Drama Queens/Kings:

  • Thrive on creating and escalating drama in the workplace.
  • Frequently overreact to situations and blows things out of proportion.
  • Tend to draw attention to themselves and their personal issues.


  1. The Perfectionist has to do everything just right.


  • Set unrealistically high standards for themselves and others.
  • Criticize and nitpick every detail, making collaboration challenging.
  • Struggle with delegation and trusting others to meet their expectations.


  1. The Socially Inept personality doesn’t know how to engage in conversation or interact with others.

Socially Inept personalities:

  • Lack basic social skills and awareness of social cues.
  • May engage in awkward or inappropriate behavior.
  • Struggle with communication and building positive relationships with colleagues.


How to Effectively Deal with Difficult Personalities

If you get anything else out of this podcast, remember this. You are in control of your responses – no matter how another person acts.

This is important to note because it’s easy to give our personal power away to negative circumstances and people.

Here are proven strategies you can implement during your next interaction with a difficult colleague or client.

Always maintain emotional control. This is your life and no one can annoy you without your permission.

  • Stay calm and composed when interacting with difficult individuals.
  • Avoid reacting impulsively or emotionally to their behavior.
  • Practice self-regulation techniques, such as deep breathing or taking a short break, to manage your own emotions.


Practice empathy and understanding. Implementing this strategy doesn’t mean that you excuse the behavior. Developing empathy is a powerful skill that can diminish stress and increase your overall happiness.

  • Try to understand the underlying reasons for the difficult person’s behavior.
  • Put yourself in their shoes to gain a different perspective.
  • Recognize that their actions may be driven by personal insecurities or external pressures that have nothing to do with you.


Learn to set boundaries. This creates clear guidelines for how you expect people to treat you.

  • Clearly define and communicate your boundaries to the difficult person.
  • Assertively express what you are willing and not willing to tolerate.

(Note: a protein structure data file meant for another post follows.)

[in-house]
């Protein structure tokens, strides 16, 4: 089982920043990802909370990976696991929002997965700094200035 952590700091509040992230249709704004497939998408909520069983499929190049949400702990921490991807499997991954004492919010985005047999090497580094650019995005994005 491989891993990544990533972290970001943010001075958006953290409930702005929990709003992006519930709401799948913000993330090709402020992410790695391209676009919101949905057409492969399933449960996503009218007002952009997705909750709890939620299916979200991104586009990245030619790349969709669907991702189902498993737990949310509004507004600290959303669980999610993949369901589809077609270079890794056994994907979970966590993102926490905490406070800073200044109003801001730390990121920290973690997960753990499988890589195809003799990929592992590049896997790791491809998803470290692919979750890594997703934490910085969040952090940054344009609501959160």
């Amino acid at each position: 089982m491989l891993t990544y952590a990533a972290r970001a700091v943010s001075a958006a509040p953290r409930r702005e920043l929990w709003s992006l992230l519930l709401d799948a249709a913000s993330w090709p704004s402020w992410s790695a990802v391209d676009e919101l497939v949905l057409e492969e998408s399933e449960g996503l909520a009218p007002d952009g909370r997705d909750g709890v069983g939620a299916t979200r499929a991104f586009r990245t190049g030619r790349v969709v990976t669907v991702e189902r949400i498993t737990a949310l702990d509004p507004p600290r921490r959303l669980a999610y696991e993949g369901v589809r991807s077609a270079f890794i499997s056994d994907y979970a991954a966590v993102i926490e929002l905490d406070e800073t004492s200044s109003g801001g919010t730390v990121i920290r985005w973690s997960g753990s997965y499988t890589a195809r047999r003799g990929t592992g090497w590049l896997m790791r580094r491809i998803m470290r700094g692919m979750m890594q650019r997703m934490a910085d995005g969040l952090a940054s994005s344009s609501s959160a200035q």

• Be firm but respectful in maintaining your boundaries


Choose your battles wisely. When a colleague tries to engage in conflict, you don’t have to take the bait.

  • Evaluate the importance and impact of each situation before engaging.
  • Determine if it is worth confronting the difficult person or if it’s better to let minor issues slide.
  • Prioritize your energy on significant matters that require resolution.


Communicate effectively. Misunderstandings can arise at work when all parties haven’t expressed their expectations to each other.

  • Use clear and concise communication to convey your thoughts and concerns.
  • Be assertive and direct while maintaining professionalism and respect.
  • Active listening and paraphrasing can help ensure mutual understanding.


Get support from people who have experience dealing with challenging personalities. When discussing the situation, make sure the conversation doesn’t turn into a gossip or gripe session. State the facts – not your feelings. Brainstorm with the other person to find a resolution – not fault.

  • Reach out to trusted colleagues, mentors, or supervisors for guidance and support.
  • Discuss the challenges you are facing and explore possible solutions together.
  • Collaborate with others to gain different perspectives and strategies for dealing with difficult personalities.


Take care of your personal well-being. Despite our best efforts, working with difficult people can get to us. That’s why we shouldn’t internalize the feelings these relationships invoke and take them home with us.

  • Prioritize self-care to manage stress and maintain overall well-being.
  • Engage in activities that help you relax and recharge outside of work.
  • Seek outlets for emotional release, such as exercise, hobbies, or talking to friends or loved ones.

Learning how to effectively manage difficult personalities is an ongoing process that requires patience, resilience, and adaptability. The strategies in this article can help you navigate challenging workplace dynamics while preserving your professionalism and personal well-being.